Based on this research, the efficacy of combination immunotherapy and increased understanding of the disease response to treatments will significantly extend the lives of patients with Sezary Syndrome.

Penn Medicine is one of the world's leading academic medical centers, dedicated to the related missions of medical education, biomedical research, and excellence in patient care. Penn Medicine consists of the University of Pennsylvania School of Medicine (founded in 1765 as the nation's first medical school) and the University of Pennsylvania Health System, which together form a $4 billion enterprise.

Penn's School of Medicine is currently ranked #2 in U.S. News & World Report's survey of research-oriented medical schools and among the top 10 schools for primary care. The School is consistently among the nation's top recipients of funding from the National Institutes of Health, with $507.6 million awarded in the 2010 fiscal year.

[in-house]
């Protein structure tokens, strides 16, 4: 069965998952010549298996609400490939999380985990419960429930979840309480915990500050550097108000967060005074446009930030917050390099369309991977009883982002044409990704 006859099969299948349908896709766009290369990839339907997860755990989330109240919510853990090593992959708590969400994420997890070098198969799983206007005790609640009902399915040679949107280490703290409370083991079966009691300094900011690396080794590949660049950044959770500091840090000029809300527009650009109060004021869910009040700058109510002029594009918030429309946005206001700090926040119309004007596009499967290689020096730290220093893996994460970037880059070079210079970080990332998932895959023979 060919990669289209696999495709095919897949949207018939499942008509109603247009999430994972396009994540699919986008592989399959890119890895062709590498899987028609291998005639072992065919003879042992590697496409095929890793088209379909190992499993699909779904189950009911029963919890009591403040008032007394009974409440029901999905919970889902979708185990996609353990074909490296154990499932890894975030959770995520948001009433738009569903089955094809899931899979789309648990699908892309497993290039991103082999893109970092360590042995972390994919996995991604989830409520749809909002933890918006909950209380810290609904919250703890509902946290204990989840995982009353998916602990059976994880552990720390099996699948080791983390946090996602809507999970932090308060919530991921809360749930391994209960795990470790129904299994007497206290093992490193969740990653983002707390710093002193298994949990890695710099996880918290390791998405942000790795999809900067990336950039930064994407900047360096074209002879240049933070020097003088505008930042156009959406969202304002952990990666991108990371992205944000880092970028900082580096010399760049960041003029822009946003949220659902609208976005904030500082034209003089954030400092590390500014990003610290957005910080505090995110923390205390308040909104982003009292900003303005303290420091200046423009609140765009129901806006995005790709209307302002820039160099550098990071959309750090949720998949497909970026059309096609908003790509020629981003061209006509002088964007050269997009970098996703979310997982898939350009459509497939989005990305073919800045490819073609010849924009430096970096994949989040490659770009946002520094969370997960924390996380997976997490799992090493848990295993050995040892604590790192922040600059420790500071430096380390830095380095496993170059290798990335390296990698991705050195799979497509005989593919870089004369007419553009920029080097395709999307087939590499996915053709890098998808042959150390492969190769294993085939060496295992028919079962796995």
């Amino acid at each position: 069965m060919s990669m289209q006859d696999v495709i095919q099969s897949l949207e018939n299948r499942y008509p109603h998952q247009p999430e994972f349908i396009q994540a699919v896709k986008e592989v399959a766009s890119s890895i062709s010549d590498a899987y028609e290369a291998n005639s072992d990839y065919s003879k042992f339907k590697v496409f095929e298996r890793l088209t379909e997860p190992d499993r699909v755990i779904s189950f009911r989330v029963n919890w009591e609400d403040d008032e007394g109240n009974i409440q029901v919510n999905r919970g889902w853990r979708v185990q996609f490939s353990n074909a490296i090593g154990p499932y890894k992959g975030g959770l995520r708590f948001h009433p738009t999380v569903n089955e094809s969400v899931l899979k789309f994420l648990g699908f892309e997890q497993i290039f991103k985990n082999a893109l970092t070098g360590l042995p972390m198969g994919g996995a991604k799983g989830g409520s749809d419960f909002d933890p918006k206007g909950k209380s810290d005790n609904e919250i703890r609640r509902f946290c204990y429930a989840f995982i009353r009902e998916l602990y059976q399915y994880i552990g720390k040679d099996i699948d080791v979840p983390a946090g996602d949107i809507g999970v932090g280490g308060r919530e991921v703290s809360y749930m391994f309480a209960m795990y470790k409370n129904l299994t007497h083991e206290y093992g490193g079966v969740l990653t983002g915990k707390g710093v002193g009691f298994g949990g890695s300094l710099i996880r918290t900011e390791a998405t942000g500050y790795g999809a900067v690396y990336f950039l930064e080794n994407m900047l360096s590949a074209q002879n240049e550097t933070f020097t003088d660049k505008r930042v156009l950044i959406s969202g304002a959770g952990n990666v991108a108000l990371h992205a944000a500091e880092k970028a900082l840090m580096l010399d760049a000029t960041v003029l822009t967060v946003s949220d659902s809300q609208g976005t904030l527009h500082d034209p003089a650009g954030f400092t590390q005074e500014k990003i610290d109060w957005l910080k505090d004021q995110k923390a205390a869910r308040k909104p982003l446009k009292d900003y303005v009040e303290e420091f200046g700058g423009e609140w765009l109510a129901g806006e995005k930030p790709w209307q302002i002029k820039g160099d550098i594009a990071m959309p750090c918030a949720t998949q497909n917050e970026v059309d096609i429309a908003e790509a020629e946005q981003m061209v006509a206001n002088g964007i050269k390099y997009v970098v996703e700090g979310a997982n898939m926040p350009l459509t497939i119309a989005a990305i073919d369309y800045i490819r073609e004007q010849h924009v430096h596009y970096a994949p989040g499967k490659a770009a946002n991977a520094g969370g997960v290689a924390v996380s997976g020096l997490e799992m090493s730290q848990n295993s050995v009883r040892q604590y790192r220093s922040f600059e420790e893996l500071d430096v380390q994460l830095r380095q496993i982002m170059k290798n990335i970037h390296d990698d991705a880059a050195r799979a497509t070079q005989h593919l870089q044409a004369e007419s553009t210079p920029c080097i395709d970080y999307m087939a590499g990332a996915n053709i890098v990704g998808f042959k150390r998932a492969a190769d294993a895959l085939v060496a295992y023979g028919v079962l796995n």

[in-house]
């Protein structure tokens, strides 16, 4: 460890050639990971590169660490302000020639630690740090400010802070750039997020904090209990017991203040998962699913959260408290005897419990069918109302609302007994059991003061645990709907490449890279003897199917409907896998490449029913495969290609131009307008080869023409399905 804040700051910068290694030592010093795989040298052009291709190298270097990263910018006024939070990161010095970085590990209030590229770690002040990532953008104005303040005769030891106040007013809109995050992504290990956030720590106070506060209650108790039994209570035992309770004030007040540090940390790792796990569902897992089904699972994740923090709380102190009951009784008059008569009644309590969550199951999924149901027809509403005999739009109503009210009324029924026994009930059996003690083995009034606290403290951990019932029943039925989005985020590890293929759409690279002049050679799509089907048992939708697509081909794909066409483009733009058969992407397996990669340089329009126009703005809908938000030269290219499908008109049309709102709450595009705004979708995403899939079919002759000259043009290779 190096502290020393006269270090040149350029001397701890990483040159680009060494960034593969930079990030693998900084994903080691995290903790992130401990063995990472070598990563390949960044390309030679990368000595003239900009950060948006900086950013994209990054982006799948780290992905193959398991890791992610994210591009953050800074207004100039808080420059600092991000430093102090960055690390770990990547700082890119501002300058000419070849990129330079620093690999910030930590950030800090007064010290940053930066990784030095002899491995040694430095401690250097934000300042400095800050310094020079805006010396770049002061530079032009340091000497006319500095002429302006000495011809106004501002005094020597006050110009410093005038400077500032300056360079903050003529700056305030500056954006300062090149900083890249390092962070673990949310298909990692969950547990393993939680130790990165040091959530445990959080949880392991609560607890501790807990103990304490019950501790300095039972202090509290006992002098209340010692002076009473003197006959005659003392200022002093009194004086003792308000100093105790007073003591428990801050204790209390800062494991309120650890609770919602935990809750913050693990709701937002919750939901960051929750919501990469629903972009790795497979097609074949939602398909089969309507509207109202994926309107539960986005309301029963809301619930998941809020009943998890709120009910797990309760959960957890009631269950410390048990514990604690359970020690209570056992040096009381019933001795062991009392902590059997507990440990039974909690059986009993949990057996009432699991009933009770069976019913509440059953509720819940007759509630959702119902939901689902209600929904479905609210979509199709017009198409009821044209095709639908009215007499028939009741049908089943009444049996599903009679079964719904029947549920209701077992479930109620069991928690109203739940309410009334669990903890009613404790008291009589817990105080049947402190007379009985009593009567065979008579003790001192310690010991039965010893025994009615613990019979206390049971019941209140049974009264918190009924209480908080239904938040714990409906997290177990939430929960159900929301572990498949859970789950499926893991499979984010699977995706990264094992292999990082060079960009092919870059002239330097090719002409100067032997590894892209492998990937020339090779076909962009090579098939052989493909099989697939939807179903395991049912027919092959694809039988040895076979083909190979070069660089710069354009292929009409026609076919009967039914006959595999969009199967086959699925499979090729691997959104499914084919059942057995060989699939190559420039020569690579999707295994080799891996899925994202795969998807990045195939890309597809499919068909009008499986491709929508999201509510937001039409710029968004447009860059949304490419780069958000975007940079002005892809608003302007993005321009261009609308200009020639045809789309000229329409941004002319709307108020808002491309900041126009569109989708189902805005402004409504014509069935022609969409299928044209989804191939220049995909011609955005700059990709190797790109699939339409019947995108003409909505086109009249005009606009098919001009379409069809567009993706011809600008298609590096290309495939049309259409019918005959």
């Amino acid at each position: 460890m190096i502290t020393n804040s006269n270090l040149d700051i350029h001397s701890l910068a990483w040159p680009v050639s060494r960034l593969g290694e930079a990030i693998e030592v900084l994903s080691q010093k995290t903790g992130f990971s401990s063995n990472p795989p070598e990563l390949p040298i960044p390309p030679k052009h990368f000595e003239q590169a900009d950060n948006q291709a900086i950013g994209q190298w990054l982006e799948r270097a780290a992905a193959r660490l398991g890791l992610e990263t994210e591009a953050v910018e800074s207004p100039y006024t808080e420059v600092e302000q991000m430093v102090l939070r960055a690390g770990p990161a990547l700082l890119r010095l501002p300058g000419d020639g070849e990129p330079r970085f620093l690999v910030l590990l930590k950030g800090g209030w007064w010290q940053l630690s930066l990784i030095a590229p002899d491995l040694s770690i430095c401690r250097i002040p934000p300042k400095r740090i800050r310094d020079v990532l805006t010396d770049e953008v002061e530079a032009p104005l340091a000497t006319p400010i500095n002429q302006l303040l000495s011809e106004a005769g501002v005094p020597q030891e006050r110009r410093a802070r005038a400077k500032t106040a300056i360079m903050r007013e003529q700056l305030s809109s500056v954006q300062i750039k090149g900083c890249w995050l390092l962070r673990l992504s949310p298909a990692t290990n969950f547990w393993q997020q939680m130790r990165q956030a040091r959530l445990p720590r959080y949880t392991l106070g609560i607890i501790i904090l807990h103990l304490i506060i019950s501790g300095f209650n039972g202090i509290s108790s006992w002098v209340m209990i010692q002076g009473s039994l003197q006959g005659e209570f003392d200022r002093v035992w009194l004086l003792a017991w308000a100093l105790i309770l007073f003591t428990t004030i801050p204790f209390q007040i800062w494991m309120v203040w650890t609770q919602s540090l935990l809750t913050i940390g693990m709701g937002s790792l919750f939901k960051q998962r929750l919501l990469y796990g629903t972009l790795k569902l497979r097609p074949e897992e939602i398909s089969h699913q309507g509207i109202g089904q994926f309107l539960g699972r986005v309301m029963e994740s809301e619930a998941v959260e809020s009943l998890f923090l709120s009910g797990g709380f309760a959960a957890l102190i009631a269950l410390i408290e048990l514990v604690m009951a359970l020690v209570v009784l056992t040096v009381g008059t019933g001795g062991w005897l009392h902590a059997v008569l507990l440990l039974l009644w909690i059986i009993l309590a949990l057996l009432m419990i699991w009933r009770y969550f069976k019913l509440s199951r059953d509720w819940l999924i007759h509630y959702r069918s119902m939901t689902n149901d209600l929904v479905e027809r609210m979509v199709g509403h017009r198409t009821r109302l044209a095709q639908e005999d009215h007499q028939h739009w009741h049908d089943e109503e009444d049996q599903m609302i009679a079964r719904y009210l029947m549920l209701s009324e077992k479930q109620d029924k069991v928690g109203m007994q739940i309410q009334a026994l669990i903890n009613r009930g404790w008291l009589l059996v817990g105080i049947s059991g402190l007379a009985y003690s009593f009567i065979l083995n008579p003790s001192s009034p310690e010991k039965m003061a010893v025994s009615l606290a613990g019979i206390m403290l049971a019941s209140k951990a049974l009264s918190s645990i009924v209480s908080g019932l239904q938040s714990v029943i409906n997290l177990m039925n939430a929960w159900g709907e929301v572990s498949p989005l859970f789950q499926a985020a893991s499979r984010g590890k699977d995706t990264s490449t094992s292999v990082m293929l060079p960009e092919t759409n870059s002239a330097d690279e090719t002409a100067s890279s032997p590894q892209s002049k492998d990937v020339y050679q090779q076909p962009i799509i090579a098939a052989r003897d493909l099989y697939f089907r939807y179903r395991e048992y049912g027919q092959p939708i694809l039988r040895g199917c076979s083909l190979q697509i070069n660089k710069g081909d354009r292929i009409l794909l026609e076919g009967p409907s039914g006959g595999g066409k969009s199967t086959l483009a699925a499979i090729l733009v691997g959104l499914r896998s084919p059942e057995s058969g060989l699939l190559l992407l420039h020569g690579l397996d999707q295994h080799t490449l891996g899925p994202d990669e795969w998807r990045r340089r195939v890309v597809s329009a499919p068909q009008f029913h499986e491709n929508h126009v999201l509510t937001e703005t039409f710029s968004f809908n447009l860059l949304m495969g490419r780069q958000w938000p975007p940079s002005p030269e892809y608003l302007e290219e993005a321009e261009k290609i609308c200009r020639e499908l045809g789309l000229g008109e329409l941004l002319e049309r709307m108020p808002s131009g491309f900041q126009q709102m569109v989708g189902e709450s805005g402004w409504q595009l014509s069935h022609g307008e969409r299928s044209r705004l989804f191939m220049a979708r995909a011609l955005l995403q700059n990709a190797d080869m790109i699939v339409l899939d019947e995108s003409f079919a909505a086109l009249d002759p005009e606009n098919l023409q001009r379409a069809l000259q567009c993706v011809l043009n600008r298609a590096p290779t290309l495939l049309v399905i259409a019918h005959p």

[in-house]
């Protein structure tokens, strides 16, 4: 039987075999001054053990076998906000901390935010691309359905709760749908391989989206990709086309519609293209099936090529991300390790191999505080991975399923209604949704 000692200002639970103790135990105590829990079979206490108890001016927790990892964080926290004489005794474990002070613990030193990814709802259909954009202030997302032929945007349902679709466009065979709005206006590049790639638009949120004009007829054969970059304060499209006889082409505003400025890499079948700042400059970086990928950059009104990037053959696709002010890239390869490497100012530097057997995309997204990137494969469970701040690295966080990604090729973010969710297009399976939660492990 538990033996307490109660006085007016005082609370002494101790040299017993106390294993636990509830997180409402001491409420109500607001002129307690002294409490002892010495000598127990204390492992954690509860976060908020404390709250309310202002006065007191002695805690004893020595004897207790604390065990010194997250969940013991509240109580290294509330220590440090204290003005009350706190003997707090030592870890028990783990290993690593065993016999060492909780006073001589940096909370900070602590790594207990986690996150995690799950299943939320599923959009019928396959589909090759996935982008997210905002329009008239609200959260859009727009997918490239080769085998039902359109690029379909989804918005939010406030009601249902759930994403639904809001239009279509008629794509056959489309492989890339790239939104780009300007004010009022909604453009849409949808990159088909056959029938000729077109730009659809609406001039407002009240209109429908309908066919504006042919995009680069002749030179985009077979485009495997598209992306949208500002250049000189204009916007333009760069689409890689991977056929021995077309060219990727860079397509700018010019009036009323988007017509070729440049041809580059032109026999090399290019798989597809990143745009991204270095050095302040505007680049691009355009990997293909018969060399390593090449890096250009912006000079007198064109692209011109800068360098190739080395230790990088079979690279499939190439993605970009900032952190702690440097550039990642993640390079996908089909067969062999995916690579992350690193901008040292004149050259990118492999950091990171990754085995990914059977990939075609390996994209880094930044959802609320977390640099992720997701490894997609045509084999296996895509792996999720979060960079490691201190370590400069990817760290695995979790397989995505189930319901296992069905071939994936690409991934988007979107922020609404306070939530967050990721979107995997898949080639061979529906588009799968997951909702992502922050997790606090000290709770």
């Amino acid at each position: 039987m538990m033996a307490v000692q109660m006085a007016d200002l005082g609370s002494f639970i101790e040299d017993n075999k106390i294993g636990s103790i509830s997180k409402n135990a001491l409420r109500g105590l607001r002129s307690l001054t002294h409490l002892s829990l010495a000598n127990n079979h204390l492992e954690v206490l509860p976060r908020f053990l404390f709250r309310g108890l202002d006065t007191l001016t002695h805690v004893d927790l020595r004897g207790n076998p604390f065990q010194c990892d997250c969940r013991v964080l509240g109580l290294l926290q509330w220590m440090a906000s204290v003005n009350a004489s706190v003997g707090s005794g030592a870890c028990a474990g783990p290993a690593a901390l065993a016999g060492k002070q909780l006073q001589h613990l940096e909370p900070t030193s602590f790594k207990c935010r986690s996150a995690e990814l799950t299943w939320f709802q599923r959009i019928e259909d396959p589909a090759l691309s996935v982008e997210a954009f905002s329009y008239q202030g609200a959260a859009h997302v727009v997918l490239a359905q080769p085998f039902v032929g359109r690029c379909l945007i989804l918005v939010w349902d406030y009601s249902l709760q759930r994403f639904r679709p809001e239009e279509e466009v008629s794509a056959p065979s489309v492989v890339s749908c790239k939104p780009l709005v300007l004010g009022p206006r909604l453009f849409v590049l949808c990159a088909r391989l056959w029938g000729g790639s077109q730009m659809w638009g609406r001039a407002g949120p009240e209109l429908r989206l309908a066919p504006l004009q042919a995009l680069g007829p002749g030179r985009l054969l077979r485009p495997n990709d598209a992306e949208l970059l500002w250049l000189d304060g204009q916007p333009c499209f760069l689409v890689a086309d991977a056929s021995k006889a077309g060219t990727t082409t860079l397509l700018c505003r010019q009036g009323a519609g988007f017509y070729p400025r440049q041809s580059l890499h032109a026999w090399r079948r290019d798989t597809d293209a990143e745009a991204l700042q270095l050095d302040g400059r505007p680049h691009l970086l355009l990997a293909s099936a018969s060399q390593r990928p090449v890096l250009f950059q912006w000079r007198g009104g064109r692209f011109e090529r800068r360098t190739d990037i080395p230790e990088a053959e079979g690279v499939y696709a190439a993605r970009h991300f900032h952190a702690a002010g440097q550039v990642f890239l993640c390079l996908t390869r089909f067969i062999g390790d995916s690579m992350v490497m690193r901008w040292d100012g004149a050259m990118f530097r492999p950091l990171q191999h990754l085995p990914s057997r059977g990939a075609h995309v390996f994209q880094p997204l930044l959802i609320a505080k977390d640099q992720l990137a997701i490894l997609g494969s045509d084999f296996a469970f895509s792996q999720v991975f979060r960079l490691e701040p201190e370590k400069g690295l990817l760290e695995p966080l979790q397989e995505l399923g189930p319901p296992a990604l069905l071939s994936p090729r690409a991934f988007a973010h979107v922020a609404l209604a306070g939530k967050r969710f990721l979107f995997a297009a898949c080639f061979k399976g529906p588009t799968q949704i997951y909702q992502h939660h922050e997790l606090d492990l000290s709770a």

The University of Pennsylvania Health System's patient care facilities include: The Hospital of the University of Pennsylvania – recognized as one of the nation's top 10 hospitals by U.S. News & World Report; Penn Presbyterian Medical Center; and Pennsylvania Hospital – the nation's first hospital, founded in 1751. Penn Medicine also includes additional patient care facilities and services throughout the Philadelphia region.

Penn Medicine is committed to improving lives and health through a variety of community-based programs and activities. In fiscal year 2010, Penn Medicine provided $788 million to benefit our community.

Kim Menard | EurekAlert!
Further information:
http://www.upenn.edu

Further reports about: Dermatology Medicine Syndrome T-cell antigen-presenting cells lymph node